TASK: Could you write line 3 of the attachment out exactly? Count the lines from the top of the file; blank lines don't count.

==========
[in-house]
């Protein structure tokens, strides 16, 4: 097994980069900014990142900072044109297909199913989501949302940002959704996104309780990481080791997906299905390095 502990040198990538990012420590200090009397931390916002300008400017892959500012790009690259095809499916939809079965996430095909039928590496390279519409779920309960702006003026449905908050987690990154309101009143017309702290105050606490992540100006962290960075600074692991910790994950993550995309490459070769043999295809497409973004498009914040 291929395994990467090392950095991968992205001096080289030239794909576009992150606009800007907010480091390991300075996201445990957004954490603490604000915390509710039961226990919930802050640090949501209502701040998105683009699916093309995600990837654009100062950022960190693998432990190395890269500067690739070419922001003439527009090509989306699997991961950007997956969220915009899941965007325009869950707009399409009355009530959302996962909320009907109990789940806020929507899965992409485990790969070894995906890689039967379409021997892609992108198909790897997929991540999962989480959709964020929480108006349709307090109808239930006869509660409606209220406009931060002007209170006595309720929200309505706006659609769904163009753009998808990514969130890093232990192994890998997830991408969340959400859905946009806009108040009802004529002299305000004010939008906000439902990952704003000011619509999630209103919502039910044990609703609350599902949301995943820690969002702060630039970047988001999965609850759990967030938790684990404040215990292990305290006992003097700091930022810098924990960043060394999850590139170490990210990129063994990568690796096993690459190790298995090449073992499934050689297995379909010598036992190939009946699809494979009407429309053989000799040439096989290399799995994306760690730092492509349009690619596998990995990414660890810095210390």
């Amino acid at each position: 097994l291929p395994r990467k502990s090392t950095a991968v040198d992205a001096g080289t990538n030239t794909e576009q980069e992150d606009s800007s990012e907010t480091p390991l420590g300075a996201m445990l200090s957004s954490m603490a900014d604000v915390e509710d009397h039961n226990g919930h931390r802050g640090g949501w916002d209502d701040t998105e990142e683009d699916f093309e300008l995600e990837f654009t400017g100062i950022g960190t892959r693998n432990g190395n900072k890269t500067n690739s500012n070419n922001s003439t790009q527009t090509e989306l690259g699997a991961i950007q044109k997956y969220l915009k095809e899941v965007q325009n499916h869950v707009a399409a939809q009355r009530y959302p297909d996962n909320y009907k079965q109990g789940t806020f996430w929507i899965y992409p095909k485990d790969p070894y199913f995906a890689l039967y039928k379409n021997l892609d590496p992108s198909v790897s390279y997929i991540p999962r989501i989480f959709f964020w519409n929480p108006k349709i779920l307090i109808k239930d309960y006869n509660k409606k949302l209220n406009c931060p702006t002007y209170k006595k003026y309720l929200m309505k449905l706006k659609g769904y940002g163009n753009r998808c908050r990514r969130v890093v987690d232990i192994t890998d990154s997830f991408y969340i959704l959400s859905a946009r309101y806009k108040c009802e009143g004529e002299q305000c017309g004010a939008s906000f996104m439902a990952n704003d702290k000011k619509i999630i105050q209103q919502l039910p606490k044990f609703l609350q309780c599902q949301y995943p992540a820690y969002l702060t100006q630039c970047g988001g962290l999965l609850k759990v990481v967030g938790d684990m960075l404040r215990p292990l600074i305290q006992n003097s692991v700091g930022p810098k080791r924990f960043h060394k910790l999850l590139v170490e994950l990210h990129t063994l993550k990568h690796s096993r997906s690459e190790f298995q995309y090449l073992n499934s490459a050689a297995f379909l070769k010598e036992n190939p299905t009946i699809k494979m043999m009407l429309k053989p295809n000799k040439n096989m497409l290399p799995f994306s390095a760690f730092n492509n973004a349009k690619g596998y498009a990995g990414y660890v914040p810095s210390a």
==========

């Amino acid at each position: 097994l291929p395994r990467k502990s090392t950095a991968v040198d992205a001096g080289t990538n030239t794909e576009q980069e992150d606009s800007s990012e907010t480091p390991l420590g300075a996201m445990l200090s957004s954490m603490a900014d604000v915390e509710d009397h039961n226990g919930h931390r802050g640090g949501w916002d209502d701040t998105e990142e683009d699916f093309e300008l995600e990837f654009t400017g100062i950022g960190t892959r693998n432990g190395n900072k890269t500067n690739s500012n070419n922001s003439t790009q527009t090509e989306l690259g699997a991961i950007q044109k997956y969220l915009k095809e899941v965007q325009n499916h869950v707009a399409a939809q009355r009530y959302p297909d996962n909320y009907k079965q109990g789940t806020f996430w929507i899965y992409p095909k485990d790969p070894y199913f995906a890689l039967y039928k379409n021997l892609d590496p992108s198909v790897s390279y997929i991540p999962r989501i989480f959709f964020w519409n929480p108006k349709i779920l307090i109808k239930d309960y006869n509660k409606k949302l209220n406009c931060p702006t002007y209170k006595k003026y309720l929200m309505k449905l706006k659609g769904y940002g163009n753009r998808c908050r990514r969130v890093v987690d232990i192994t890998d990154s997830f991408y969340i959704l959400s859905a946009r309101y806009k108040c009802e009143g004529e002299q305000c017309g004010a939008s906000f996104m439902a990952n704003d702290k000011k619509i999630i105050q209103q919502l039910p606490k044990f609703l609350q309780c599902q949301y995943p992540a820690y969002l702060t100006q630039c970047g988001g962290l999965l609850k759990v990481v967030g938790d684990m960075l404040r215990p292990l600074i305290q006992n003097s692991v700091g930022p810098k080791r924990f960043h060394k910790l999850l590139v170490e994950l990210h990129t063994l993550k990568h690796s096993r997906s690459e190790f298995q995309y090449l073992n499934s490459a050689a297995f379909l070769k010598e036992n190939p299905t009946i699809k494979m043999m009407l429309k053989p295809n000799k040439n096989m497409l290399p799995f994306s390095a760690f730092n492509n973004a349009k690619g596998y498009a990995g990414y660890v914040p810095s210390a």